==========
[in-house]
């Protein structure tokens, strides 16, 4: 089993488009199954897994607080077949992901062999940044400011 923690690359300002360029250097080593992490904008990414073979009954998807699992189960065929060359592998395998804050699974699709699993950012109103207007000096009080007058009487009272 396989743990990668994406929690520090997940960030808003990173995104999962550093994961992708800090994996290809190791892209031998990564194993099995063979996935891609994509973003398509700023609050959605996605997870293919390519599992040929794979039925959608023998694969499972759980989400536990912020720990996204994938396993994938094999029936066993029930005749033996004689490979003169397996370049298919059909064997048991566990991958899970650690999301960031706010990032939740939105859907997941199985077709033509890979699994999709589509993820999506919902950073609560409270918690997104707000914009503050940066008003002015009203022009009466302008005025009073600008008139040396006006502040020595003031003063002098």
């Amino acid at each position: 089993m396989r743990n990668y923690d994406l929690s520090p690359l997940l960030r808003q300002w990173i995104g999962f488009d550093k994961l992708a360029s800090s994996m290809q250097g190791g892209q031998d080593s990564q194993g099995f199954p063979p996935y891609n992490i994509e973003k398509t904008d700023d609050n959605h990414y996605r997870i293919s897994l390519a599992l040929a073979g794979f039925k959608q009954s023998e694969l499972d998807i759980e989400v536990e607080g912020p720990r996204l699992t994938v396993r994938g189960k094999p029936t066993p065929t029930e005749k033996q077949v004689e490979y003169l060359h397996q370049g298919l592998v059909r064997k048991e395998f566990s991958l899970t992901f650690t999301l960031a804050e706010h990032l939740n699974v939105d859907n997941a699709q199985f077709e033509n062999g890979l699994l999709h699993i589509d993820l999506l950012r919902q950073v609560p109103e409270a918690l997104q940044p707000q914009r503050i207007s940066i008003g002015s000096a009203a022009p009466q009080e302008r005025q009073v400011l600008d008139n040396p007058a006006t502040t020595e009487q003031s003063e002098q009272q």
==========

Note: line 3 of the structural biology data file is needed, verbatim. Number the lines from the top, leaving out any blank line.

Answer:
């Amino acid at each position: 089993m396989r743990n990668y923690d994406l929690s520090p690359l997940l960030r808003q300002w990173i995104g999962f488009d550093k994961l992708a360029s800090s994996m290809q250097g190791g892209q031998d080593s990564q194993g099995f199954p063979p996935y891609n992490i994509e973003k398509t904008d700023d609050n959605h990414y996605r997870i293919s897994l390519a599992l040929a073979g794979f039925k959608q009954s023998e694969l499972d998807i759980e989400v536990e607080g912020p720990r996204l699992t994938v396993r994938g189960k094999p029936t066993p065929t029930e005749k033996q077949v004689e490979y003169l060359h397996q370049g298919l592998v059909r064997k048991e395998f566990s991958l899970t992901f650690t999301l960031a804050e706010h990032l939740n699974v939105d859907n997941a699709q199985f077709e033509n062999g890979l699994l999709h699993i589509d993820l999506l950012r919902q950073v609560p109103e409270a918690l997104q940044p707000q914009r503050i207007s940066i008003g002015s000096a009203a022009p009466q009080e302008r005025q009073v400011l600008d008139n040396p007058a006006t502040t020595e009487q003031s003063e002098q009272q």